The trend towards online shopping seen during the coronavirus pandemic could continue once the restrictions imposed to slow the spread of the virus have been lifted, but only for some goods, a new survey claims.
The research, from Banking & Payment Federation Ireland (BPFI), found consumers currently shopping online for goods such as clothes, electronic goods and books, are more likely to continue to do so, with 31 per cent saying they would look online for clothing and sports goods and 26 per cent for toys and games, or for films, music, books.
However, the figures for groceries, hardware and DIY products are less promising for ecommerce, with one in five less likely to shop online.
According to the survey, Irish adults shop online 44 times a year, with 35 per cent claiming to make a purchase at least weekly.
Men are more likely than women to shop online once the restrictions have been fully lifted.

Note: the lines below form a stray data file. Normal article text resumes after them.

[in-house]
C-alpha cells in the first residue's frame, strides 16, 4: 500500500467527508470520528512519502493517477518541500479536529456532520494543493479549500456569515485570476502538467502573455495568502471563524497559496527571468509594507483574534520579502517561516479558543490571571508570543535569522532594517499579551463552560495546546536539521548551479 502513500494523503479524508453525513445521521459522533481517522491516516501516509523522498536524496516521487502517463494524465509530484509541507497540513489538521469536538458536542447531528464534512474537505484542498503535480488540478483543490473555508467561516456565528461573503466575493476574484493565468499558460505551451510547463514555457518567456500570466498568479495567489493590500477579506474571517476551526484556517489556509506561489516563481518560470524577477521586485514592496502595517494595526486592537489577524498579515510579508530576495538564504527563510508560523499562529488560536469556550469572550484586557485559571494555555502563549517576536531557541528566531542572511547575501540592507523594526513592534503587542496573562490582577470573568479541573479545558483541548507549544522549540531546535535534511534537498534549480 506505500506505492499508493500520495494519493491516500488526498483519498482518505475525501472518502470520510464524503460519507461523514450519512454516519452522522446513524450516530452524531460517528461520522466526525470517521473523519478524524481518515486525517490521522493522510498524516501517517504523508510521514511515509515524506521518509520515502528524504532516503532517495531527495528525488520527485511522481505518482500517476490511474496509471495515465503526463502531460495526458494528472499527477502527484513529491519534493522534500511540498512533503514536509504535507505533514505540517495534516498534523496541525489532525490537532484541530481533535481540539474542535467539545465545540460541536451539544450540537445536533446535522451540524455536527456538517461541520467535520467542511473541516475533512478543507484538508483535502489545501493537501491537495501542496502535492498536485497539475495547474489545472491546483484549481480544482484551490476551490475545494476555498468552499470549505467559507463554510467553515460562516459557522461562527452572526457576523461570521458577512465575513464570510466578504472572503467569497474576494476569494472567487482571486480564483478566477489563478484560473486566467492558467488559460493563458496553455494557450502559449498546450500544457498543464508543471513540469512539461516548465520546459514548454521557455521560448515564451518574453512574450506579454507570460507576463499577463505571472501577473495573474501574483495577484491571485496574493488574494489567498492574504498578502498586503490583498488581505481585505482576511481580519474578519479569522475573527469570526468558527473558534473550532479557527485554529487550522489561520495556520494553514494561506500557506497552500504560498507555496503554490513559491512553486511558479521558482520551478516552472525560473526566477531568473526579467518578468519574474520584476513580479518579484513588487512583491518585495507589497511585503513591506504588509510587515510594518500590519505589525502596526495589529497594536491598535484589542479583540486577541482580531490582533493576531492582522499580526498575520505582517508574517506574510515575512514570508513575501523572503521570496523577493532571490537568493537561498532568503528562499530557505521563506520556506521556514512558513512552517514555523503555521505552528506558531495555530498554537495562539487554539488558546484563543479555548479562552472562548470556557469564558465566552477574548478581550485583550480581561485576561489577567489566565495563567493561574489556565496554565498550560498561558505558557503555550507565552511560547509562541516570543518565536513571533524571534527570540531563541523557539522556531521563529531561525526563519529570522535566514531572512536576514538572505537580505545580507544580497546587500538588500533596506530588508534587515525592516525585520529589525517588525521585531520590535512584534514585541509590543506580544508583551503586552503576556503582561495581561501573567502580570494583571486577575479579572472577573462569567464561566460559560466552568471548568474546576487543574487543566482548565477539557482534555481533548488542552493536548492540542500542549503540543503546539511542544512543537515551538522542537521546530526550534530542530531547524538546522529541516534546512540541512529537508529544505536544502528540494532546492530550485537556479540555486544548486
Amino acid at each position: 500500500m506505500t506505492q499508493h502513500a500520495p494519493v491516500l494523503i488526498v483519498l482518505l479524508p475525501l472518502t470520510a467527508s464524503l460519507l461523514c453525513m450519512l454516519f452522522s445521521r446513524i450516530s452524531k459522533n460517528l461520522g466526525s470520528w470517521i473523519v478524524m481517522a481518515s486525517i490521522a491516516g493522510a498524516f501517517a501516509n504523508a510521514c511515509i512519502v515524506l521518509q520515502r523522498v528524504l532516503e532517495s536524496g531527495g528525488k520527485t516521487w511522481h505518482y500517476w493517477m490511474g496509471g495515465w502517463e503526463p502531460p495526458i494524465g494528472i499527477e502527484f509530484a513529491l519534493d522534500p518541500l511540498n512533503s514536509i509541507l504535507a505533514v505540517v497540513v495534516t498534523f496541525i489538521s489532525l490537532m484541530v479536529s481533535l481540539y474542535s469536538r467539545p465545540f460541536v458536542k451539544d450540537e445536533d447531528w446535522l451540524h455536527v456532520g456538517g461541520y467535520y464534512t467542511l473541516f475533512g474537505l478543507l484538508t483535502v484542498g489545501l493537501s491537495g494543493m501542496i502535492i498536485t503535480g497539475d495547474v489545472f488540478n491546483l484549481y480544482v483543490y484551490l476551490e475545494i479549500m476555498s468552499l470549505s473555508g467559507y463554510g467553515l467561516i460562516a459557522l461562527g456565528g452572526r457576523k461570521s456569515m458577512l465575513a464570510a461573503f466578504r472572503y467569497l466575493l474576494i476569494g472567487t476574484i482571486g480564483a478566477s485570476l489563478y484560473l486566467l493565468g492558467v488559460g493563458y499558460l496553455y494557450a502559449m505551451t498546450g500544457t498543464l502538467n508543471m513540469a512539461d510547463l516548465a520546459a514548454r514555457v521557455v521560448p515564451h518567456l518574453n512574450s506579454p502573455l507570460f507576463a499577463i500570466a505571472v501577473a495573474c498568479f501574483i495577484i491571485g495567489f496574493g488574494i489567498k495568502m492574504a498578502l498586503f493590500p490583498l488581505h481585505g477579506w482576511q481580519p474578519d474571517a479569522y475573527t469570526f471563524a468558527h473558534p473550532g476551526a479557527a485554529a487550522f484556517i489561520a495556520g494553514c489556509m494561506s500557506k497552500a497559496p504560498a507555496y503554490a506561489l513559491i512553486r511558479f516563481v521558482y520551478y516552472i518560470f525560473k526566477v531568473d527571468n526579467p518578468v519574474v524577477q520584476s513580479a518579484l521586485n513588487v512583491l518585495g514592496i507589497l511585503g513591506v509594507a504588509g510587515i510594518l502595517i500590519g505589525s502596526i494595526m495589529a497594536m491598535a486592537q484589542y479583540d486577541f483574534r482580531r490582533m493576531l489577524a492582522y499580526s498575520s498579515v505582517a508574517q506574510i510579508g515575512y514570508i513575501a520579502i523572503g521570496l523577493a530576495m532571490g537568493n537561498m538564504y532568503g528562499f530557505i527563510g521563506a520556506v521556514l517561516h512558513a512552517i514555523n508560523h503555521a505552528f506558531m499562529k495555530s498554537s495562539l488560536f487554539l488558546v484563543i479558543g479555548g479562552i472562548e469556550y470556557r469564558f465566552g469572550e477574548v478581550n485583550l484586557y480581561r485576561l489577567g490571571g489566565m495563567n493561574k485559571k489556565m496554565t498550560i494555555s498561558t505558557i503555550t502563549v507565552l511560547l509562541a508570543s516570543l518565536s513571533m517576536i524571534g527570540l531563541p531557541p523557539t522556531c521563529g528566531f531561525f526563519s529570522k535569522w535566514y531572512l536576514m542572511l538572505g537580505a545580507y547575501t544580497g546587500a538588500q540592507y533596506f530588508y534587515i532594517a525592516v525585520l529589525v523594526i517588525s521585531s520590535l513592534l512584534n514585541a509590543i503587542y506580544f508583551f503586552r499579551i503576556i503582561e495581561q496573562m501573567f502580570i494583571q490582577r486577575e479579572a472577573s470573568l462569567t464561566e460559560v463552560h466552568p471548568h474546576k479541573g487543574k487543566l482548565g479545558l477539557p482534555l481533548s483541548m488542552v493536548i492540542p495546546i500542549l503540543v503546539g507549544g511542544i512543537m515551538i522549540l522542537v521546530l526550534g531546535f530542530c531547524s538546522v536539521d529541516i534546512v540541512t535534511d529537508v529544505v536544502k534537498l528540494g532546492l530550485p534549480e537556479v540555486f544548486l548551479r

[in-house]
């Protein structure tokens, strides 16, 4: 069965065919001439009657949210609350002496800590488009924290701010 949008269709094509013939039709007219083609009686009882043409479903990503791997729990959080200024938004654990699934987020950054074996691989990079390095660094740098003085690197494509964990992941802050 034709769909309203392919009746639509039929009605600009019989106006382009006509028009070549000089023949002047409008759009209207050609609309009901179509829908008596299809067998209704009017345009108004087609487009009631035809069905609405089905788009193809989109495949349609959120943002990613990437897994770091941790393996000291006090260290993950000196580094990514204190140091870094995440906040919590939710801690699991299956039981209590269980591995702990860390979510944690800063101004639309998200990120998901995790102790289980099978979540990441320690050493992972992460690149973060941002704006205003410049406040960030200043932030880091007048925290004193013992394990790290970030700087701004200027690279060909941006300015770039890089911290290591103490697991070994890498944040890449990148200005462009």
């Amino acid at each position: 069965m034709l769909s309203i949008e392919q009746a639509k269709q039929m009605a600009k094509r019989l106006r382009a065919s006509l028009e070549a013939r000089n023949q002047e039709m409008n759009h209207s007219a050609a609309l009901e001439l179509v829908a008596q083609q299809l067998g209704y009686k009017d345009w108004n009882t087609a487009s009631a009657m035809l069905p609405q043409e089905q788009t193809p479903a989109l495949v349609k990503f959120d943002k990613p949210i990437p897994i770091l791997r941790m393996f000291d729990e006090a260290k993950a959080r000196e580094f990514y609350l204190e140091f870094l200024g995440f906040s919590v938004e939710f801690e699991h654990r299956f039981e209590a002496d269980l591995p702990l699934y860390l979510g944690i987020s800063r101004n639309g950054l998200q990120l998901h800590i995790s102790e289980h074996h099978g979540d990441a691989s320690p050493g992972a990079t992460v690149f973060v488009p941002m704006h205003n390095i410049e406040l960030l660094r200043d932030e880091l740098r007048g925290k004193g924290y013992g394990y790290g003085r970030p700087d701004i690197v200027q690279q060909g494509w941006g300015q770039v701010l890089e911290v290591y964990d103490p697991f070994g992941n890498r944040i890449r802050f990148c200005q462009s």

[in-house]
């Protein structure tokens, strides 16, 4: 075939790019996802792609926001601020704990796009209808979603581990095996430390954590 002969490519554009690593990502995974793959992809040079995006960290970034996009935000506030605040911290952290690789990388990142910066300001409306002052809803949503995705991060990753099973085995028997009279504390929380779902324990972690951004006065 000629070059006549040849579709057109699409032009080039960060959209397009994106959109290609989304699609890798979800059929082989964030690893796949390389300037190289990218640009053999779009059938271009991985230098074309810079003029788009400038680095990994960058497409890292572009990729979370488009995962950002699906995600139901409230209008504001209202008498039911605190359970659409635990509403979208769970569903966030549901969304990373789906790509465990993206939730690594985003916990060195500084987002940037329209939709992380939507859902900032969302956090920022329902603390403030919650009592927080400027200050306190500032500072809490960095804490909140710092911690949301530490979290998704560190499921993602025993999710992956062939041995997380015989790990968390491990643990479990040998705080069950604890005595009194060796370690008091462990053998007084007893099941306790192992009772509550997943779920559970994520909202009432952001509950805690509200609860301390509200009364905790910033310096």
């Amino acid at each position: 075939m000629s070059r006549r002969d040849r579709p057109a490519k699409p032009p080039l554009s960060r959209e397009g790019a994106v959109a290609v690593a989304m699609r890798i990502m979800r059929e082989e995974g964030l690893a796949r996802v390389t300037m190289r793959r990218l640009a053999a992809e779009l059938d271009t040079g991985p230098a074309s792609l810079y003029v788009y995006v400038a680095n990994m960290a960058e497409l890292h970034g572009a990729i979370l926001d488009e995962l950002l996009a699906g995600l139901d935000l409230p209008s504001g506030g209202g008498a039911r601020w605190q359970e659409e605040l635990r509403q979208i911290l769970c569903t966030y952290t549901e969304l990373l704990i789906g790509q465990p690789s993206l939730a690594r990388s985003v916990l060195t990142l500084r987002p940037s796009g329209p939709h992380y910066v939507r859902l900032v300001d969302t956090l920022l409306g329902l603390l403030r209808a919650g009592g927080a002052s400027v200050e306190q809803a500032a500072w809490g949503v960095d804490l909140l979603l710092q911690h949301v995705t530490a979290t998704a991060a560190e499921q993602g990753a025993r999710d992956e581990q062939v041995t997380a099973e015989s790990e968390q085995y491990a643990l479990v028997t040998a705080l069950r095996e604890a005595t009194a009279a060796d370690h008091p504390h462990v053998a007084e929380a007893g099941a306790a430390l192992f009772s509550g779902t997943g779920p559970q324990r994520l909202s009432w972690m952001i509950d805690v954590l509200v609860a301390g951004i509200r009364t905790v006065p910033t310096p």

That behaviour is more pronounced among millennials and those classed as GenX, covering a cohort of shoppers aged between 25 and 53 years of age.
For those over 54 – the baby boomer generation – they are less likely to shop online for most categories, except for clothing and sports goods, and films, books and music.
Those categories still show a lower level of interest, however, with only one in five of that age group likely to shop more online.
In the first quarter of 2020, Central Bank figures show almost almost €5.8 billion was spent on credit and debit cards for ecommerce sales, accounting for almost 42 per cent of spending on cards in the quarter.
"Traditional ways of purchasing are changing rapidly, and our findings today emphasise that the shift to online shopping will be further fuelled by the current pandemic which will have a lasting impact in terms of reshaping consumers shopping habits and preferences," said BPFI chief executive Brian Hayes.